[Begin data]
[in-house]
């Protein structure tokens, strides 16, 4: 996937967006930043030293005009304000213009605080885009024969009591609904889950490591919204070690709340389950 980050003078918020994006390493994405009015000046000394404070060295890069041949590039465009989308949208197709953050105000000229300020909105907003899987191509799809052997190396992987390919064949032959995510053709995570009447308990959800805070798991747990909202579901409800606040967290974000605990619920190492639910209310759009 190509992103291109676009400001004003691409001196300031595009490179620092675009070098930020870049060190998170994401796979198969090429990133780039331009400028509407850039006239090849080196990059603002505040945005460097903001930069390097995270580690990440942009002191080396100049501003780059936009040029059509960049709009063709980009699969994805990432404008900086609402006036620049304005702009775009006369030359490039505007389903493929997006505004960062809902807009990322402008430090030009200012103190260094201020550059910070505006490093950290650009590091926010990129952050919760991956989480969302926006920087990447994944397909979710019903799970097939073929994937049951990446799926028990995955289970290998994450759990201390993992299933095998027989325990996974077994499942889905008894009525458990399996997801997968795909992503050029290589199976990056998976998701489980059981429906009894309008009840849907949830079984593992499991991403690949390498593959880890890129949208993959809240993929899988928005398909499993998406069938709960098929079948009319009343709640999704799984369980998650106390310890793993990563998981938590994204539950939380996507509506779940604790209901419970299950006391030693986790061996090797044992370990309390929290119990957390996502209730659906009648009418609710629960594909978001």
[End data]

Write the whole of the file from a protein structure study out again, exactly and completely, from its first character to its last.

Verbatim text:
[in-house]
């Protein structure tokens, strides 16, 4: 996937967006930043030293005009304000213009605080885009024969009591609904889950490591919204070690709340389950 980050003078918020994006390493994405009015000046000394404070060295890069041949590039465009989308949208197709953050105000000229300020909105907003899987191509799809052997190396992987390919064949032959995510053709995570009447308990959800805070798991747990909202579901409800606040967290974000605990619920190492639910209310759009 190509992103291109676009400001004003691409001196300031595009490179620092675009070098930020870049060190998170994401796979198969090429990133780039331009400028509407850039006239090849080196990059603002505040945005460097903001930069390097995270580690990440942009002191080396100049501003780059936009040029059509960049709009063709980009699969994805990432404008900086609402006036620049304005702009775009006369030359490039505007389903493929997006505004960062809902807009990322402008430090030009200012103190260094201020550059910070505006490093950290650009590091926010990129952050919760991956989480969302926006920087990447994944397909979710019903799970097939073929994937049951990446799926028990995955289970290998994450759990201390993992299933095998027989325990996974077994499942889905008894009525458990399996997801997968795909992503050029290589199976990056998976998701489980059981429906009894309008009840849907949830079984593992499991991403690949390498593959880890890129949208993959809240993929899988928005398909499993998406069938709960098929079948009319009343709640999704799984369980998650106390310890793993990563998981938590994204539950939380996507509506779940604790209901419970299950006391030693986790061996090797044992370990309390929290119990957390996502209730659906009648009418609710629960594909978001």